Do All Natural Breast Enhancement Vitamins Work?
It’s no surprise that pills, creams, ‘vacumn bras’ and other purportedly “all-natural” breast-enlarging solutions are as widespread as they are. It’s also very tempting to believe that they work, especially when you consider that many women are uncomfortable with the idea of committing to the expense and the surgical aspect of a breast augmentation procedure.
So what should you believe? Will they leave you busting out or just busting your bucks?
The first red flag about the supposedly breast-enhancing vitamins flooding the market these days is the fact that they are not—nor are they required to be—FDA-approved. According to FDA.gov , not drugs, which means that although their manufacturers have to list the ingredients they contain on the package label, the FDA does not do anything to investigate the safety (or effectiveness) of the vitamins before they go on the market.
Equally as problematic is the fact that breast-enlarging vitamins and creams have not been proven to work. In her medical journal article on “bust enhancing” herbal products, found that none of the herbs found in these products are known to cause breast enlargement, and she concluded that their use should be discouraged, not only because their efficacy is unverified, but also because their long-term effects are unknown—and potentially unsafe.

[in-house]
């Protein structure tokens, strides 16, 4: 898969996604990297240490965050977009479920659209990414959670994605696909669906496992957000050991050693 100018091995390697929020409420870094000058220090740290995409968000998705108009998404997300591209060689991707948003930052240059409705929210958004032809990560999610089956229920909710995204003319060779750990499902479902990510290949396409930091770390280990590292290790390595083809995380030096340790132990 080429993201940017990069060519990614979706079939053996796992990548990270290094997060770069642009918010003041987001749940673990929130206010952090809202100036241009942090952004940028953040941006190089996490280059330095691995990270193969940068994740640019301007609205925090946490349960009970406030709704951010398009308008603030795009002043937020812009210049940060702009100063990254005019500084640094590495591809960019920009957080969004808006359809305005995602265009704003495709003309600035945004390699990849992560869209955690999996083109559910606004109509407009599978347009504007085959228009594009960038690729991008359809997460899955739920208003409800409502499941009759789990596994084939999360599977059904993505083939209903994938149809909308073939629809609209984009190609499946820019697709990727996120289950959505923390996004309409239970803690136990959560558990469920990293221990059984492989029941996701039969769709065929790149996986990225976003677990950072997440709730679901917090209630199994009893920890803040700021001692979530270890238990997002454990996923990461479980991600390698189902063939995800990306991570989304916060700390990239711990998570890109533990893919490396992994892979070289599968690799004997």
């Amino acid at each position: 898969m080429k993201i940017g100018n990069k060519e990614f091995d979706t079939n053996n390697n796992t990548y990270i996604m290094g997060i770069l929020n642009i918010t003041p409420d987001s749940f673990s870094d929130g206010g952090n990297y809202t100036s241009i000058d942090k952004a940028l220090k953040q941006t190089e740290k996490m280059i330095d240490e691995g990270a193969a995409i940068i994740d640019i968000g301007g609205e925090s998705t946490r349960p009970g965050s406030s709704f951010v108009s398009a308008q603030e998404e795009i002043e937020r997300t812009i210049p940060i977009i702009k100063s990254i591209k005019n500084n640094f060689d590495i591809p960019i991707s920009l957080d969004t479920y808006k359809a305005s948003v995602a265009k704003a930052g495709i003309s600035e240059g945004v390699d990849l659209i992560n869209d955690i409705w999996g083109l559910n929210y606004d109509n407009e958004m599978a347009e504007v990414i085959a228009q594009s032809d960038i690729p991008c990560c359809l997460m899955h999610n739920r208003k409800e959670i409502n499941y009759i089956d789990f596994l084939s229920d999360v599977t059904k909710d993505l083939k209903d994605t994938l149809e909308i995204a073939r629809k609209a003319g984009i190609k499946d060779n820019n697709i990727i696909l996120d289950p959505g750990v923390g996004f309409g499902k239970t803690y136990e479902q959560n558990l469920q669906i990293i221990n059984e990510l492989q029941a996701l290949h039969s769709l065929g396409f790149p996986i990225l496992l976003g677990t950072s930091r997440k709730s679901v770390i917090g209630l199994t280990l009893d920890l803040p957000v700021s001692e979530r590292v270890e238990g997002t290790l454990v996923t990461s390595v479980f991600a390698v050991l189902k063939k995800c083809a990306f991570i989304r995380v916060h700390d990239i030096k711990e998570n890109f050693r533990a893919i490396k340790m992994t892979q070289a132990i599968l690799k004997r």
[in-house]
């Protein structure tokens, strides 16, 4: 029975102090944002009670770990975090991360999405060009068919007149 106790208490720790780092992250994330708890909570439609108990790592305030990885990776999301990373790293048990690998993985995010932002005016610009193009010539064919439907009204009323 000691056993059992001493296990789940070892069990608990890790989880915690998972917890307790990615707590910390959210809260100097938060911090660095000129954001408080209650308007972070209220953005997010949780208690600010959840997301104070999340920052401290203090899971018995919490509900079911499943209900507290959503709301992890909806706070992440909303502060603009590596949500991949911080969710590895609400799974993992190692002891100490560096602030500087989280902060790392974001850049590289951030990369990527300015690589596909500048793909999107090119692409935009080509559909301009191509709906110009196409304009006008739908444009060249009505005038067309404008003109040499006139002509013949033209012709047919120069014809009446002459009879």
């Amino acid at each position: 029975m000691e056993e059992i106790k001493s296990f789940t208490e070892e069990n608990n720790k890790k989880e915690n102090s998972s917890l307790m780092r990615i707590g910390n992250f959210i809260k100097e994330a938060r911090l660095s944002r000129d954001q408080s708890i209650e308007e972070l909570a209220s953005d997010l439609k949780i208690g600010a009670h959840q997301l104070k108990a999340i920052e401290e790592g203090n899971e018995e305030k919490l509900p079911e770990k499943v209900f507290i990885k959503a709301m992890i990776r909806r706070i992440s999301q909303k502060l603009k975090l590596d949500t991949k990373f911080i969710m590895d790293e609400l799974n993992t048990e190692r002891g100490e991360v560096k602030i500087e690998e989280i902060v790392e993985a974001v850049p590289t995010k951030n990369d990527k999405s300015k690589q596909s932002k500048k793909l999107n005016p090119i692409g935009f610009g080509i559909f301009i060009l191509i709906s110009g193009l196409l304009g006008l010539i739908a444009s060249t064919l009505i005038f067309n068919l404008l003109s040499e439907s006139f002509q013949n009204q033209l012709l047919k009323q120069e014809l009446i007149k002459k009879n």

With the —an external vacuum bra that applies suction pressure to the breasts to encourage tissue growth—the problem is not that the product doesn’t work, it’s that it’s difficult to use. According to MyBrava.com, the bra must be worn for at least 10 hours per day throughout the course of 10 to 14 weeks. The pump that creates the suction that enables the bra to work makes noise, and the bra is too big to hide under clothing, so those 10 or more hours likely have to be completed while the wearer is at home.
The time commitment isn’t the only issue; according to a Dr. Usha Rajagopal, “Patients have told me that it’s difficult to wear; that the domes sometimes irritate the skin; and that they have had an allergic reaction to the material. I have had more than one patient come to me wanting breast implants six month after trying—and not liking—the Brava system.”
Perhaps because of these issues, many women do not reap the rewards they expect from the Brava system. “Most women do not wear the bra for the time periods that they have to in order to see results and the average increase is very small—not even a cup size,” says New York plastic surgeon Dr. Darrick Antell, according to WebMD article “Next Wave of Implants.”
When it comes to , women who are looking for a quick, non-surgical fix are probably not going to find it. Breast-enhancing pills and creams that promise results have no research to back up their claims; and women who use the Brava system have to make a significant time commitment in order to achieve the results they desire, which, doctors say, many patients have difficulty doing.
About the Author
Dr. Usha Rajagopal is a board certified plastic surgeon with over 15 years of experience specializing in cosmetic surgery for men and women in the San Francisco Bay Area. You can visit her website at: